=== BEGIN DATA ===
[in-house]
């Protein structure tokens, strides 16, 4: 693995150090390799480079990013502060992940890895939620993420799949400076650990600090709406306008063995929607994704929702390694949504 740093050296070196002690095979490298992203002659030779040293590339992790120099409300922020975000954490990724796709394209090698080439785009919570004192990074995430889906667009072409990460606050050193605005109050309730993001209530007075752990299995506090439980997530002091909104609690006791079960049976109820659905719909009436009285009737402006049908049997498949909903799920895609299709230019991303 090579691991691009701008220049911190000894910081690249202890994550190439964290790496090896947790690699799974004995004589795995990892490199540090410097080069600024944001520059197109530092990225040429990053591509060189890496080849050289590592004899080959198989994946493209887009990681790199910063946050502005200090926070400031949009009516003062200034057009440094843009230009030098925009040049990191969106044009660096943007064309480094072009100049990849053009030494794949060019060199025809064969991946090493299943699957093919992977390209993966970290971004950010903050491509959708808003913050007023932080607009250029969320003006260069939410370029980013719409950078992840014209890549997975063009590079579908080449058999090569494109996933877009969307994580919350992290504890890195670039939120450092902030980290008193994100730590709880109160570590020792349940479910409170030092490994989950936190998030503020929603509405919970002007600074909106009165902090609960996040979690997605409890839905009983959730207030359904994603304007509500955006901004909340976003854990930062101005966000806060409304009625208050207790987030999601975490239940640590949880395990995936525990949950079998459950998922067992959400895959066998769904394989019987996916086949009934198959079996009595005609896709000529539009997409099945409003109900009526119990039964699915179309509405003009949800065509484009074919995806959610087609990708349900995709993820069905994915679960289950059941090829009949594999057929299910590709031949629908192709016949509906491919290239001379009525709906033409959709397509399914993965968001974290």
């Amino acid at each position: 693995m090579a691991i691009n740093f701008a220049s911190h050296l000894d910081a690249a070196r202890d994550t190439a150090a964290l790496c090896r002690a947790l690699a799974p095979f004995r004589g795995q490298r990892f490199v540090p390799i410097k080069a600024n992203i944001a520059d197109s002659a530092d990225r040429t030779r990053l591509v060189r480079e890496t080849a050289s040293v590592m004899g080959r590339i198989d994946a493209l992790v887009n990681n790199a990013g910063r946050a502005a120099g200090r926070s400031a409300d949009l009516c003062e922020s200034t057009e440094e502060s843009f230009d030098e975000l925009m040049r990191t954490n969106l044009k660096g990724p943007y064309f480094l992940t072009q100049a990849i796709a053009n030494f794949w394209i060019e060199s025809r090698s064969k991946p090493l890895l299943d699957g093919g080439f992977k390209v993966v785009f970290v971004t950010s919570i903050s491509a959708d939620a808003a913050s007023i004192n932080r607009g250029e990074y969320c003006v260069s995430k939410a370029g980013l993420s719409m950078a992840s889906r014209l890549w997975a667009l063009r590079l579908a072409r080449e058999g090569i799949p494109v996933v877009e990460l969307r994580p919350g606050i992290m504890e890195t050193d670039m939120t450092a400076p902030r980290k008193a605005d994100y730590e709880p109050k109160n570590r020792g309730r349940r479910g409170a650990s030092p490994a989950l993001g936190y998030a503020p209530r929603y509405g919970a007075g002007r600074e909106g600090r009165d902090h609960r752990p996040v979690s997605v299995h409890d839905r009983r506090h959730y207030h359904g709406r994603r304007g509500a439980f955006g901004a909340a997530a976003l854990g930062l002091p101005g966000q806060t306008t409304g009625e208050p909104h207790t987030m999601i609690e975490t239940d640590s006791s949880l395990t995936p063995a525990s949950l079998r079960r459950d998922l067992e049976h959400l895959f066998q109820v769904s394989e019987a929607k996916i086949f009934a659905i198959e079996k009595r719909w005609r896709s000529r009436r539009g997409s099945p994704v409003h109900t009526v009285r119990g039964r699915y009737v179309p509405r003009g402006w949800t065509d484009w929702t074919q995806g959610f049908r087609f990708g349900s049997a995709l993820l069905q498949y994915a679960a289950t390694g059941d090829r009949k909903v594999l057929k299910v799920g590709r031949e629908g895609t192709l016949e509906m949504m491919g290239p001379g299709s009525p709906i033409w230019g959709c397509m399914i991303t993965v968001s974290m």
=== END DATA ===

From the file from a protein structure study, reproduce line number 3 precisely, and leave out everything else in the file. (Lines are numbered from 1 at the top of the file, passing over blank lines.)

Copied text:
């Amino acid at each position: 693995m090579a691991i691009n740093f701008a220049s911190h050296l000894d910081a690249a070196r202890d994550t190439a150090a964290l790496c090896r002690a947790l690699a799974p095979f004995r004589g795995q490298r990892f490199v540090p390799i410097k080069a600024n992203i944001a520059d197109s002659a530092d990225r040429t030779r990053l591509v060189r480079e890496t080849a050289s040293v590592m004899g080959r590339i198989d994946a493209l992790v887009n990681n790199a990013g910063r946050a502005a120099g200090r926070s400031a409300d949009l009516c003062e922020s200034t057009e440094e502060s843009f230009d030098e975000l925009m040049r990191t954490n969106l044009k660096g990724p943007y064309f480094l992940t072009q100049a990849i796709a053009n030494f794949w394209i060019e060199s025809r090698s064969k991946p090493l890895l299943d699957g093919g080439f992977k390209v993966v785009f970290v971004t950010s919570i903050s491509a959708d939620a808003a913050s007023i004192n932080r607009g250029e990074y969320c003006v260069s995430k939410a370029g980013l993420s719409m950078a992840s889906r014209l890549w997975a667009l063009r590079l579908a072409r080449e058999g090569i799949p494109v996933v877009e990460l969307r994580p919350g606050i992290m504890e890195t050193d670039m939120t450092a400076p902030r980290k008193a605005d994100y730590e709880p109050k109160n570590r020792g309730r349940r479910g409170a650990s030092p490994a989950l993001g936190y998030a503020p209530r929603y509405g919970a007075g002007r600074e909106g600090r009165d902090h609960r752990p996040v979690s997605v299995h409890d839905r009983r506090h959730y207030h359904g709406r994603r304007g509500a439980f955006g901004a909340a997530a976003l854990g930062l002091p101005g966000q806060t306008t409304g009625e208050p909104h207790t987030m999601i609690e975490t239940d640590s006791s949880l395990t995936p063995a525990s949950l079998r079960r459950d998922l067992e049976h959400l895959f066998q109820v769904s394989e019987a929607k996916i086949f009934a659905i198959e079996k009595r719909w005609r896709s000529r009436r539009g997409s099945p994704v409003h109900t009526v009285r119990g039964r699915y009737v179309p509405r003009g402006w949800t065509d484009w929702t074919q995806g959610f049908r087609f990708g349900s049997a995709l993820l069905q498949y994915a679960a289950t390694g059941d090829r009949k909903v594999l057929k299910v799920g590709r031949e629908g895609t192709l016949e509906m949504m491919g290239p001379g299709s009525p709906i033409w230019g959709c397509m399914i991303t993965v968001s974290m």